"We have also told the British Government that if you lay a hand on us we will not come to the peace talks.

Whether it is peace initiatives by European countries or any one else's attempts at bringing peace, we will close the door to peace. Thereafter we will really become terrorists". (much applause).

Referring to the anticipated ban Balasingham said: "The intention of this is to curb financial assistance that we are receiving from our people here. It is the same in America. The ban imposed on the Tigers in America was also to prevent funds from going to them. But what is happening there is, unlike earlier, we are collecting more funds(more applause). The Tamils who were sleeping have woken up with patriotism and we are getting more money. Therefore we welcome such bans,bring it here and our people will give more money".

In a final note of bravado Balasingham whipped the faithful into a moment of ecstasy with challenging words addressed to the British authorities: "Sir, so you can impose the ban. But later you cannot come and knock on the doors of Balasingham for negotiations".

The problem with the LTTE was that it refused to read the writing which started appearing on the wall. Balasingham and his Tiger hierarchy were so imbued in their importance that they failed to recognise the first tentative moves by the British authorities in the second half of last year.

The first move came from the Charity Commissioner who took into his possession the accounts books of a Tamil organisation supposedly involved in rehabilitation, called TRIO.

The Charity Commissioner apparently suspected that the funds collected by the organisation was not going entirely for the rehabilitation of Tamils in the north.

Three other organisations had also come under investigation. The British authorities had information from Canadian sources to show that the so-called rehabilitation organisation was already suspect in Canada.

Another false move by the LTTE came later in the year when it organised the screening of LTTE videos depicting its military victory at Elephant Pass. Among the schools in Middlesex hired for the occasion were government run schools.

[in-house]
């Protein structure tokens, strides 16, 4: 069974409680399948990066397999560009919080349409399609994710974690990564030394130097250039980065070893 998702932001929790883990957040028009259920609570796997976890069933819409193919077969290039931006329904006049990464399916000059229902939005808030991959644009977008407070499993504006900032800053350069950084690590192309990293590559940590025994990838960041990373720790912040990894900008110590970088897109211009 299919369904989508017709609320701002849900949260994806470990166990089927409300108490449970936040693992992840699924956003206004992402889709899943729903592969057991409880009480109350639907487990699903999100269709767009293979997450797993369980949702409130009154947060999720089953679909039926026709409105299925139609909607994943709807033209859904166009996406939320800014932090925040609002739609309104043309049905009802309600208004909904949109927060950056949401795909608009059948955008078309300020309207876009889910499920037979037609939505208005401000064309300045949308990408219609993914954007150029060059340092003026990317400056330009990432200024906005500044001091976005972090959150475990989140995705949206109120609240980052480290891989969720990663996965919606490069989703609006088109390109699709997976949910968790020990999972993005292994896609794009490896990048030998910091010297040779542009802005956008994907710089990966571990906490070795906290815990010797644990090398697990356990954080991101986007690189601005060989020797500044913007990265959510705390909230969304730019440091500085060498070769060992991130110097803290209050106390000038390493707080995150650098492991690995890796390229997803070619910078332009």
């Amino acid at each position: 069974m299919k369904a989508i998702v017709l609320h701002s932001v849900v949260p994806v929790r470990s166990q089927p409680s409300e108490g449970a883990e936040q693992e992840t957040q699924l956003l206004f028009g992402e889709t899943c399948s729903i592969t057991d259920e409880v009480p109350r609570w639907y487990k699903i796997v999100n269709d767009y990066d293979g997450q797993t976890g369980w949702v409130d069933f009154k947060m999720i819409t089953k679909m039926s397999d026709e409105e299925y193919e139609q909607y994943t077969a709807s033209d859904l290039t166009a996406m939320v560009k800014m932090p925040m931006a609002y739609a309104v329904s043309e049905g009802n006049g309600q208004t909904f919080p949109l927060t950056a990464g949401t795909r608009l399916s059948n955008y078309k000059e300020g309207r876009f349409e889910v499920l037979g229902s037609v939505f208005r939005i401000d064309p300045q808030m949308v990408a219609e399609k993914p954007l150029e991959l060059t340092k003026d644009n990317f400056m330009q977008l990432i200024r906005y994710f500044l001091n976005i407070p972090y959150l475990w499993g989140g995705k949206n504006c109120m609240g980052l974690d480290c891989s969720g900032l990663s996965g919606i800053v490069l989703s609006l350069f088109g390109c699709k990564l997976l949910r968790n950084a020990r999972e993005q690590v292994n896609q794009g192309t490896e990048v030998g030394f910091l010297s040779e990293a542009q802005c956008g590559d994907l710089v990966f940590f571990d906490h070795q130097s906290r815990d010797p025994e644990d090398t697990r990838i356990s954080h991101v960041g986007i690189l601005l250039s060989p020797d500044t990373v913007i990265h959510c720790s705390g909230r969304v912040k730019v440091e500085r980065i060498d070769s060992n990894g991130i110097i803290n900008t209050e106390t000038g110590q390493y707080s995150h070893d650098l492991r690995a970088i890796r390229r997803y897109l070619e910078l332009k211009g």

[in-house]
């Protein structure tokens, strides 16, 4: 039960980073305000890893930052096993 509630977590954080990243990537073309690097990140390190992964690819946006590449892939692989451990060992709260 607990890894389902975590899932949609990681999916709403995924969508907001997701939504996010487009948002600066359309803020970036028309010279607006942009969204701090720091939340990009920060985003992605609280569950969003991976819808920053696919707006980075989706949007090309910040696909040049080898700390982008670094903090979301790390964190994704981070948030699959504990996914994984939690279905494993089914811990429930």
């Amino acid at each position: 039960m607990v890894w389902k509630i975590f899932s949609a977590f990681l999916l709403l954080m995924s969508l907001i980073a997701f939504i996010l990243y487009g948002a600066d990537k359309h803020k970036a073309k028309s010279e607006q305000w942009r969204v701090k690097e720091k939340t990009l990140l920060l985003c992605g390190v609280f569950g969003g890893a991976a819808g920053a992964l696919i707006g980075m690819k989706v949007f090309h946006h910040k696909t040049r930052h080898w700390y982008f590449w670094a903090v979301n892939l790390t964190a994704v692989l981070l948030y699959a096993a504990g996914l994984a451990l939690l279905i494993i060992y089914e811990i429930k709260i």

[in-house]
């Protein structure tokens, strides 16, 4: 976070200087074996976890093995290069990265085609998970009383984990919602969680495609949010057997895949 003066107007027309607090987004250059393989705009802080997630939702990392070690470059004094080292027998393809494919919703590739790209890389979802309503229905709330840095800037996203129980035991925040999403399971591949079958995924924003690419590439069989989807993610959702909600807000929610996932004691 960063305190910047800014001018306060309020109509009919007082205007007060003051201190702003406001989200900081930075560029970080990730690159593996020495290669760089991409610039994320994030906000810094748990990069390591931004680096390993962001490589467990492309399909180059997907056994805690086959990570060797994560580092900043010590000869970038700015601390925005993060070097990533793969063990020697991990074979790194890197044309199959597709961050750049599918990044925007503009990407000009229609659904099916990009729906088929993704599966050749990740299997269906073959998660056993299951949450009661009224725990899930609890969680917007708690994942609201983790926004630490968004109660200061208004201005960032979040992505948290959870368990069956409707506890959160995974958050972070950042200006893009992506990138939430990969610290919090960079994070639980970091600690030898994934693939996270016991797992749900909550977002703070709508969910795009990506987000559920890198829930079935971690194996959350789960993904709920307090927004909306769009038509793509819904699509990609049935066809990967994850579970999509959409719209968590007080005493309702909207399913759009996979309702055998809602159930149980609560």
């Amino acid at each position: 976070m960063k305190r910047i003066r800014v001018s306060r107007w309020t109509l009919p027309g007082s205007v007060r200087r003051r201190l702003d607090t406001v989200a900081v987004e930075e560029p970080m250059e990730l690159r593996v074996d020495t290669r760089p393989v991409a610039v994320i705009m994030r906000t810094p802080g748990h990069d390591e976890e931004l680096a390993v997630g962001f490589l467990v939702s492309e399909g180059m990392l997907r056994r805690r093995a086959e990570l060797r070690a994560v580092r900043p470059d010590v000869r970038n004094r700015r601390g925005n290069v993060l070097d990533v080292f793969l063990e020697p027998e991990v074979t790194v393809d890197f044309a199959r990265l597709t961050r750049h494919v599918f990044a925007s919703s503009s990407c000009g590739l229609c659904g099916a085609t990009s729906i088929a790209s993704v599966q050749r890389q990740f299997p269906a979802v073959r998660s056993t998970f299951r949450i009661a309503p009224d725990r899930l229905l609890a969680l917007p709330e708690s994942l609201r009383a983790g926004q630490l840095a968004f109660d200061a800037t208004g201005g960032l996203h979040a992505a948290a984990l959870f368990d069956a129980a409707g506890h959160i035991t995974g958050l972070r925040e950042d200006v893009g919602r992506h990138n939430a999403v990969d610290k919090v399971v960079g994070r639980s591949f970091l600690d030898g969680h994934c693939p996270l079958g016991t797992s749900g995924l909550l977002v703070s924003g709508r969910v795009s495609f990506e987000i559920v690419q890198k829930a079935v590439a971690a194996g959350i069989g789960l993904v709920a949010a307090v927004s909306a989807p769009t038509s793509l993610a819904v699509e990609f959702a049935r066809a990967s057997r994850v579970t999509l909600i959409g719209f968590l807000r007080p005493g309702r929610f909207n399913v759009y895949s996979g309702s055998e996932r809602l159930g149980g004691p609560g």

The Sri Lanka High Commission in London protested strongly to the British Government and its education authorities. Apologising for what had happened school authorities said in defence that they had been told this was for a cultural event.

As pointed out at the time, the LTTE had begun to over reach itself. Its climax was Balasingham's Eelam Heroes Day performance and the money collected that day.

Balasingham is now suggesting that the peace process would be impaired as a result of the British ban because the Sri Lanka Government would be even more belligerent. But as Balasingham's own words at the London Arena indicate it is the LTTE which says it will not enter talks if it is harmed. The LTTE's immediate tactic is to try to convince those at the centre of the peace process, that it is now in danger of coming apart because of British action.

But its long term strategy is to fight the ban legally, as it has done in the United States, Canada and elsewhere when faced with similar problems.

It is still not clear when the House of Commons will debate the proscription which has also to go to the Lords for approval before becoming operational. With the Labour Government anxious to have some other Bills taken up before parliament ends before the elections, it is not certain whether the proscription list could get on the Agenda of the current session.

If not it would have to wait till after the election which could be as early as April as some observers suspect. If so Home Secretary Jack Straw's list would not be debated until the new parliament meets.

The LTTE is counting on its supporters in the current parliament to press its case during the debate and demand that its name be struck off the list.

But the House and the Lords will have to debate and approve the list in toto and not piecemeal.

The LTTE's opportunity of mounting a legal challenge will come if representations on its behalf to the Home Secretary are rejected. This gives the LTTE the chance to take it up before the Proscribed Organisations' Appeal Commission which was set up before Home Secretary Straw brought the law into operation on February 19.

This is the opportunity for the LTTE to try and make international capital.